vfx diary – part 2: The shoot
The second of 3D World’s special VFX Diary series sees visual effects supervisor Stephan Fleet share his top tips and tricks for shooting
We continue our VFX Diary series as Stephan Fleet shares his top tips for getting the most out of a shoot
In part 1 of 3D World’s VFX Diary series, we learned from experienced visual effects supervisor Stephan Fleet about the important things to keep in mind during pre-production.
Now, using examples from Fleet’s career in overseeing episodic effects, we look at the role of the visual effects supervisor during the shoot, a stage in the process that is often referred to as ‘production’.
What actually happens on a shoot?
Several people who are part of the visual effects process might be required on set for the shoot. This includes the overall VFX supervisor, a dedicated on-set supervisor, various vendor-based supervisors and artists responsible for data-wrangling or surveying on set.
“At its core,” expands Fleet, “a TV or streaming on-set supervisor is responsible for making sure all planned VFX shots go as smoothly as possible and that the proper data and imagery is acquired. They also help troubleshoot if anything comes up that may require VFX help or impact on budgets.”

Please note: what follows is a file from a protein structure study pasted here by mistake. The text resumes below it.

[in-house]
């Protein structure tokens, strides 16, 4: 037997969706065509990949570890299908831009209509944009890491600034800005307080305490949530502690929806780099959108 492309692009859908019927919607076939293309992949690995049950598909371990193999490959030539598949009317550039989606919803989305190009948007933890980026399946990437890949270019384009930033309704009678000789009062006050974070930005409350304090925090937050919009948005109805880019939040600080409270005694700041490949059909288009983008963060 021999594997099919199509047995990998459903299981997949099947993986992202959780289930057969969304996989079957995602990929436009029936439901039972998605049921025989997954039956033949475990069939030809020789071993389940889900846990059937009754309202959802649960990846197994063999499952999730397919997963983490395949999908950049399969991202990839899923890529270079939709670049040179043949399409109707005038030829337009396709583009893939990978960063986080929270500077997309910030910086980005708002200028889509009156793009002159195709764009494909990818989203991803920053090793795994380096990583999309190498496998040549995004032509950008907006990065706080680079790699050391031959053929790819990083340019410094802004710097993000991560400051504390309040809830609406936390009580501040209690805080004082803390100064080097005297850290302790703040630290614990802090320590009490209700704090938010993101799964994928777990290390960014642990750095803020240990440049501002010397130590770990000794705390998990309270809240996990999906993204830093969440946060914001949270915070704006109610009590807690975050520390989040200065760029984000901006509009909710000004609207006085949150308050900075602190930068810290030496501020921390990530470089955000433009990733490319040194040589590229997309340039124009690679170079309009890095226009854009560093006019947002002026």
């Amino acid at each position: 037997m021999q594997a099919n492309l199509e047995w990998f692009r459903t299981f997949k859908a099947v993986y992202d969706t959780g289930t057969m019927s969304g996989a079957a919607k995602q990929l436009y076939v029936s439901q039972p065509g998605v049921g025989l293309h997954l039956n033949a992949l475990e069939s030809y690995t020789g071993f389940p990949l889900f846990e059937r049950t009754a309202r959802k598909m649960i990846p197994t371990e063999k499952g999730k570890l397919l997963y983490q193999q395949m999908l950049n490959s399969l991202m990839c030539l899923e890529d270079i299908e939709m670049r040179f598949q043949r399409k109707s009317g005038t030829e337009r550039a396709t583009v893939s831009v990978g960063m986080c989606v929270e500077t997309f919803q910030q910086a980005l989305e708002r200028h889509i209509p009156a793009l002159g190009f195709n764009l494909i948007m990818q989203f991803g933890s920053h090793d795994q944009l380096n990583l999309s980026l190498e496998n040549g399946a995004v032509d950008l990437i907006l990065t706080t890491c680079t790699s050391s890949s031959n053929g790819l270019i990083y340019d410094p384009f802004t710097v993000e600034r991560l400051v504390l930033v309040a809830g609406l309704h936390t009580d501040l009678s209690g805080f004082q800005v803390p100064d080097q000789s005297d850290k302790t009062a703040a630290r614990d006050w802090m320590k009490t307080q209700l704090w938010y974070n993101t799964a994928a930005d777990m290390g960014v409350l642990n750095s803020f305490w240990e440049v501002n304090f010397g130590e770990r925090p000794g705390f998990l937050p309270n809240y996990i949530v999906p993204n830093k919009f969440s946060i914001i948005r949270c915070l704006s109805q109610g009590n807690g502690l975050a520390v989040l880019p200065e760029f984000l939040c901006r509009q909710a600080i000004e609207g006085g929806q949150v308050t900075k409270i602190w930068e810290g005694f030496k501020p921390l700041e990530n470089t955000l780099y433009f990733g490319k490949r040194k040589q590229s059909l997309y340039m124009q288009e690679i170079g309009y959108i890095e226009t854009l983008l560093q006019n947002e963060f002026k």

It’s during the shoot that a visual effects supervisor will be directly collaborating with other departments and department heads, such as the director, director of photography, producers, grips, electrics, costume designer, make-up team and props. Here, a VFX supervisor might share previs done for a particular sequence, or be required to come up with on-the-fly solutions for filming a scene or getting the required elements, say, on greenscreen.
“You’re working with all of those people to get all the pieces of the puzzle and paint
a beautiful picture,” says Fleet. “It’s about understanding possible camera movements. How cranes work. How Steadicams and gimbals work. Russian Arms. Studio mode versus handheld. It’s about watching the screen and feeling the composition in front of you as it unfolds. Suggesting intelligent camera moves or even, at times, performance shifts, that help build the best world for your show.”
Fleet also warns that it’s important not to only think about visual effects. He suggests not inundating other crew members with Vfx-speak. “That’s like yelling at someone louder who doesn’t speak your language. It doesn’t help. Instead, take it upon yourself to learn other dialects of the set. Make sure you work with the crew and understand their hardships. Saying, ‘We need 80 feet of greenscreen out here,’ last minute, at night, in the rain, isn’t going to buy you a lot of friendship.”
Indeed, knowing set etiquette is a major part of being a visual effects artist or
supervisor on the shoot. Fleet’s main rules here are, “Try and be as nice to everyone as you can, while still being firm. You don’t want to get stepped on. But you don’t want to be a jerk. This is where understanding what other departments do is important.”